Jes Hathaway is the editor in chief of National Fisherman magazine and NationalFisherman.com.
Written by Adrianne Madden
Thursday, 24 June 2010
JHathaway2 I know the gulf oil spill has a lot of folks worried about supplies of local seafood and risk of contamination.
While I must admit that if forced to eat farmed shrimp, I'd prefer "freshwater" prawns from Indiana over any product from overseas (for a variety of reasons, not the least of which is the distance Asia-raised seafood has to travel to reach my plate), what I can't stomach is the idea that farmed seafood is inherently safer than wild seafood simply because it's raised in captivity.
According to Indiana shrimp farmer Tim Connor, as quoted in the Indianapolis Star, "With the situation in the gulf, people will want this quality," Tim said. "They know it's safe."
Granted, no one wants to eat oil-contaminated seafood. But the chances that petroleum-marinated shrimp will end up on your shishkebab are slim to none.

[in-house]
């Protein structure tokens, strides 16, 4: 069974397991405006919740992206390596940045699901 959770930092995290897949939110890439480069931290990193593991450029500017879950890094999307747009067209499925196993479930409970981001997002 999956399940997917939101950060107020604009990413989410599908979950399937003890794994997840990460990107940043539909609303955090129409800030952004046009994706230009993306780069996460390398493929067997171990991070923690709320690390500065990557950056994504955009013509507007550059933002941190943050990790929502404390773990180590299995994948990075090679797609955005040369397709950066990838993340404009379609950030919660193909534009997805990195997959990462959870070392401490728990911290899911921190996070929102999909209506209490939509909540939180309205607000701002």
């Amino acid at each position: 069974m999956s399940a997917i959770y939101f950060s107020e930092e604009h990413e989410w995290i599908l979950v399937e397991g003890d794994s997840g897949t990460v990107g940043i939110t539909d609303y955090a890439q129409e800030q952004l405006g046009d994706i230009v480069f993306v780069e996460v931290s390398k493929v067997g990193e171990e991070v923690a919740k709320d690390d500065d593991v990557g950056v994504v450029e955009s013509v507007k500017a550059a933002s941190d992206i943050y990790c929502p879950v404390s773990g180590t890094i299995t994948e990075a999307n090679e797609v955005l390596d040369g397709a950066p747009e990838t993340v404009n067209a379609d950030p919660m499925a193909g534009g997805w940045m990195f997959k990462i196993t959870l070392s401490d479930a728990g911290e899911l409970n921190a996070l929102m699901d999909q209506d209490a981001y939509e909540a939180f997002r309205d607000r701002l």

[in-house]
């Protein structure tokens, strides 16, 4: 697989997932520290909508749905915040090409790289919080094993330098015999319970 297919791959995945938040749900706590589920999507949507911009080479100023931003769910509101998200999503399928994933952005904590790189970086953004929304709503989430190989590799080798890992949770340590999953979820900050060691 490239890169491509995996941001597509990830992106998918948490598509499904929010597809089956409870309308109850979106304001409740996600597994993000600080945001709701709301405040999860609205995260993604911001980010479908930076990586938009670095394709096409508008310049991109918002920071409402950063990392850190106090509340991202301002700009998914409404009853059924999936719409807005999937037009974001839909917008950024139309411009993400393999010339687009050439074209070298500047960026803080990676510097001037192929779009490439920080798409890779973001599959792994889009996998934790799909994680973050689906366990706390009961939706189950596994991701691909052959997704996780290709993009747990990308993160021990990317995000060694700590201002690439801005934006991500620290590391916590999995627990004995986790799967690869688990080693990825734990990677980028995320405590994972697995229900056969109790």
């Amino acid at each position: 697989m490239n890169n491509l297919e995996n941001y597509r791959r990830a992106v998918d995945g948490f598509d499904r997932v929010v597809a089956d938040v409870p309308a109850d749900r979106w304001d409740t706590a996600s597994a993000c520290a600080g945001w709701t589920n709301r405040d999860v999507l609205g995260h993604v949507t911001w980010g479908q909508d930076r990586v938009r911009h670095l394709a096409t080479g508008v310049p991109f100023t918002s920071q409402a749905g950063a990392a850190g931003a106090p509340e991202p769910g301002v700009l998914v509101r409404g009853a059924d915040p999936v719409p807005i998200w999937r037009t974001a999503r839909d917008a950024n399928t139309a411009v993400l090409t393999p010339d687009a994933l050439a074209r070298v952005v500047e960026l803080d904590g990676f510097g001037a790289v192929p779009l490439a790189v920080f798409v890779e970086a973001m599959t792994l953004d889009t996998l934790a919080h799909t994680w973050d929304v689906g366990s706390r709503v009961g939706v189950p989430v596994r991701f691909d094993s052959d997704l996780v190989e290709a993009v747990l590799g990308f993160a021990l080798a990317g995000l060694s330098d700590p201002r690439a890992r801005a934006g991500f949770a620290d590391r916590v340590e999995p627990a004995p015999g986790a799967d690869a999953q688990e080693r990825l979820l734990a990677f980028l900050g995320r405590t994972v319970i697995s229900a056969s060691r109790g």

Shrimp farmers use pesticides and antibiotics in their "freshwater" ponds. That doesn't sound so fresh to me.
Shrimpers in the gulf are still fishing uncontaminated waters. Get it fresh and wild while you can.
If you happen to be in southern Indiana, find yourself a fried chicken dinner with biscuits, slaw and apple butter. Go local and stick with what you know.
The Obama Administration recently announced that it is looking for candidates to be considered for a sustainable fishing prize.
The White House Champion for Change for Sustainable Seafood designation will honor individuals for “contributing to the ongoing recovery of America’s fishing industry and our fishing communities.”Read more ...
The American Fisheries Society is honoring recently retired Florida Institute of Oceanography director Bill Hogarth with the Carl R. Sullivan Fishery Conservation Award — one of the nation's premier awards in fisheries science - in recognition of his long career and leadership in preserving some of the world's most threatened species, advocating for environmental protections and leading Florida's scientific response to the Deepwater Horizon oil spill.Read more ...